Parenting Blog

The Push and Pull of Parenting My Pre-Teen Daughter

The push and pull of parenting my pre-teen daughter

For over fourteen years I’ve been waiting for the scales to level, for the other shoe to drop.

Things have been too smooth, too easy, relatively speaking, and while the shoe is still on today, the laces are undone and the seams in the socks are annoying as hell.

Parenting the 11-year-old has become more difficult over the past 6 months or so and sadly my gut reaction is to push her away, to put distance between her anger and my serenity. I know that’s the wrong approach, stupidly wrong. I know it, I do, so I fight against that shameful inclination of mine to isolate, to put aside the puzzles I am not equipped to easily solve.

While I don’t know what is happening, I know for damn well certain I don’t want it to happen alone.

Instead of her and I and air in between, I’m trying to pull my youngest daughter in closer than ever before.

For the majority of days, this feels nice, for everyone, but hugging a flame means there will be burns and scars needing time to heal. Sometimes we’re both too hot to handle each other in a kind and gentle way.

We’re both still still growing up and it’s damn hard right now.

I’d had a Washington Spirit NWSL road match with the kid circled on the calendar for a while now but last week I had had enough with her and was ready to scrap it.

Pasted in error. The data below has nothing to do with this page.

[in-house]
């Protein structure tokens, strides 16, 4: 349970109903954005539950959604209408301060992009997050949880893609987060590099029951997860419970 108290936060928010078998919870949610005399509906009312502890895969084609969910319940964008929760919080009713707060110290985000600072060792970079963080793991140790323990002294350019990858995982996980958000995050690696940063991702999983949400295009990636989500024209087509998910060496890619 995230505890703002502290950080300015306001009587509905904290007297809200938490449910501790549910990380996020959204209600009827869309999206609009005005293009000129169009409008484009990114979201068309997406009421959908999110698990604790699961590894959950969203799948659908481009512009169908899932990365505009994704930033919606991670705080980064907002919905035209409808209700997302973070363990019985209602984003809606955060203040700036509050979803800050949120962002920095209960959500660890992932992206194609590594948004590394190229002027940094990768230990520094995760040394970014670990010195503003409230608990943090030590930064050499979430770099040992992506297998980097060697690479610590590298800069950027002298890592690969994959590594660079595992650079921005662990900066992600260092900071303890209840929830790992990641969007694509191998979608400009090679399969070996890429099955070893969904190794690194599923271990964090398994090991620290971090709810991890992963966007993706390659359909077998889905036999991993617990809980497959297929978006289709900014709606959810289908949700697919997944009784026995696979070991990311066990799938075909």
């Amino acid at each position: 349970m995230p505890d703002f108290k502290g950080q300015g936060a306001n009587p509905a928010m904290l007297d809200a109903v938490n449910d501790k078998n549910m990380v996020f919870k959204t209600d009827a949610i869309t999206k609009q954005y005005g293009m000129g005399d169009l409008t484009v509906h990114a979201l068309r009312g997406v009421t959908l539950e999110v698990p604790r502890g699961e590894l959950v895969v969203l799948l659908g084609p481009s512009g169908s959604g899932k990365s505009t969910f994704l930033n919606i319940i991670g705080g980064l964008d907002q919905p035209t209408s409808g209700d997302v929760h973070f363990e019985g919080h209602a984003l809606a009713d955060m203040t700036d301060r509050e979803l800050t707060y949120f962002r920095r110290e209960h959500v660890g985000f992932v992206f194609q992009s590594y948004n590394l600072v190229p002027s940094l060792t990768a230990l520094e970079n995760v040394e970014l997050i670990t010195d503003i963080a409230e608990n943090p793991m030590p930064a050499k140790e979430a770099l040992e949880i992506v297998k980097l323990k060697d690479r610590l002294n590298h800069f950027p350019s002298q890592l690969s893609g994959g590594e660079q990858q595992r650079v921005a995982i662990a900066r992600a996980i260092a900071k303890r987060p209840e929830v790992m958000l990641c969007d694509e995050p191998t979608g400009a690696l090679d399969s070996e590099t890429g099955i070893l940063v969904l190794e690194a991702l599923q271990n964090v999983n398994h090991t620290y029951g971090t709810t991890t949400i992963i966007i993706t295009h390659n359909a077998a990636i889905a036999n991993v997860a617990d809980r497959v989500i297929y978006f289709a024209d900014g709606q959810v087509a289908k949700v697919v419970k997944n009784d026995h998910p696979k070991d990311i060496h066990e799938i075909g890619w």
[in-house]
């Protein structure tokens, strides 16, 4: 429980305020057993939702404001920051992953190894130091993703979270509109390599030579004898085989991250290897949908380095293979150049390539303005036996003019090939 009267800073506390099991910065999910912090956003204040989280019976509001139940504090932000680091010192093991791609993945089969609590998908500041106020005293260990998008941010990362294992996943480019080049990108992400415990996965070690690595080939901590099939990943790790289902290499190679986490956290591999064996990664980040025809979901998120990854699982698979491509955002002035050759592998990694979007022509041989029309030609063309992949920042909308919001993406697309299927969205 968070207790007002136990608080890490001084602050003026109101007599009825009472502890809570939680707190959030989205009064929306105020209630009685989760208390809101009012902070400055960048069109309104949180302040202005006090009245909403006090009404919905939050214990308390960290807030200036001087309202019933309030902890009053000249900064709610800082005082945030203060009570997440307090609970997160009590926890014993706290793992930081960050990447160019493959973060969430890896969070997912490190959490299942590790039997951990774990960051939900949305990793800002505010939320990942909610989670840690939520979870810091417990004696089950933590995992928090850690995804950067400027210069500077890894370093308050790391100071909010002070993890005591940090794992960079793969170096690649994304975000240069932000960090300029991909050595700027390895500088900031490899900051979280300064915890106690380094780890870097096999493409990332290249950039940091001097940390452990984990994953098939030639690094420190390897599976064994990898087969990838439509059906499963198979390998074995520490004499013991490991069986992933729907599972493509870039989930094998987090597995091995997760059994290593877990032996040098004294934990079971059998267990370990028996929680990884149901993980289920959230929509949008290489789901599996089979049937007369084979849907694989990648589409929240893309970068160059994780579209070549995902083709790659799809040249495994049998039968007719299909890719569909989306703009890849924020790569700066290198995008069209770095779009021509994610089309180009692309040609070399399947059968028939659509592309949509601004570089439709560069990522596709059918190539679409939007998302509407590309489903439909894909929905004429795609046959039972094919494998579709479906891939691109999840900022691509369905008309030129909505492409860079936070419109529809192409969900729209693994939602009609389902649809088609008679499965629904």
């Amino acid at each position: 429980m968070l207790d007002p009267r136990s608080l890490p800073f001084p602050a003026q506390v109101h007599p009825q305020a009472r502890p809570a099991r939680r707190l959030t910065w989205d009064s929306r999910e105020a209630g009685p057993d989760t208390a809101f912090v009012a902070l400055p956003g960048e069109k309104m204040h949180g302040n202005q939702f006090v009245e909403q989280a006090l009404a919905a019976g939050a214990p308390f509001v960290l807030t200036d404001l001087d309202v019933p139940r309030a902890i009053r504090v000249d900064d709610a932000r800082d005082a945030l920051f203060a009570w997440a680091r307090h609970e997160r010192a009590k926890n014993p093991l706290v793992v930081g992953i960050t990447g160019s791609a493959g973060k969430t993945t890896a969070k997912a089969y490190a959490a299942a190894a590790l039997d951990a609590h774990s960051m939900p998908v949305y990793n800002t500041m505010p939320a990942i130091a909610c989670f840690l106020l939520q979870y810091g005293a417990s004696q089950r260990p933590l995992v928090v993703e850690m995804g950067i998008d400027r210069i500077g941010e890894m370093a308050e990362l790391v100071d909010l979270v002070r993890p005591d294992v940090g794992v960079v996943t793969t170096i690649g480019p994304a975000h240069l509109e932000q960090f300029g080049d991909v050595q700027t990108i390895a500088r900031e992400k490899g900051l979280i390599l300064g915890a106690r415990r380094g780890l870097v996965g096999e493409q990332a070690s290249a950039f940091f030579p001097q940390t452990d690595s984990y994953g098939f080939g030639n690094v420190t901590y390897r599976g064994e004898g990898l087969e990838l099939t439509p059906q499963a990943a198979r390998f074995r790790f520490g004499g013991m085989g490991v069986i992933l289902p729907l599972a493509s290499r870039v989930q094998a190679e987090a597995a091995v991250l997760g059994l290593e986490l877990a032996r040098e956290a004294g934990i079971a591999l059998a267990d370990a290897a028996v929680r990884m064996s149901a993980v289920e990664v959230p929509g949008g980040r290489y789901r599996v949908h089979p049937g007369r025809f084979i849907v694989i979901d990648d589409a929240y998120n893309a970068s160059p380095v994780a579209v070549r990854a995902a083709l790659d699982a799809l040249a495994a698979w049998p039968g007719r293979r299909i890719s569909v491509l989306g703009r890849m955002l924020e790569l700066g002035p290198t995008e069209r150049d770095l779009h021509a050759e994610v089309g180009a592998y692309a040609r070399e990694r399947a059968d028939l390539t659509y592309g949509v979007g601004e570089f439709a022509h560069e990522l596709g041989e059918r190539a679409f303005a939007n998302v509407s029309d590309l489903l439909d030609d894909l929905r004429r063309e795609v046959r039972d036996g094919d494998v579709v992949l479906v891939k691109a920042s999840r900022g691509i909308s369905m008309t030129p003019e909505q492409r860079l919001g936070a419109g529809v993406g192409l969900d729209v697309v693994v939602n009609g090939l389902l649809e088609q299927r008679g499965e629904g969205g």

I couldn’t see any joy in traveling with her up to New Brunswick, NJ and back again, that is, not if she was having, I dunno, let’s call it an episode of angry unreasonableness for lack of anything concrete or easily definable. But I feel wiser now, confused still without question, but a bit wiser. I think she needs more of me, more love and attention, more of my focus, not the opposite.

My plan to scrap the plan has been scrapped — a double negative of sorts that in this case works. We’re going ahead with it tomorrow night, just us two, dad and daughter, to see Mallory Pugh play in person for the first time, to eat some overpriced sweets from the concession stand, to hopefully laugh, see a goal or three, and, in dusk’s golden light, make some happy memories we might both hold on to dearly should things get darker again.

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3 Comments

  1. Good luck, I have faith in you!

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  3. “…hugging a flame means there will be burns and scars needing time to heal. Sometimes we’re both too hot to handle each other in a kind and gentle way.”

    What a fantastic metaphor for relationships.

joc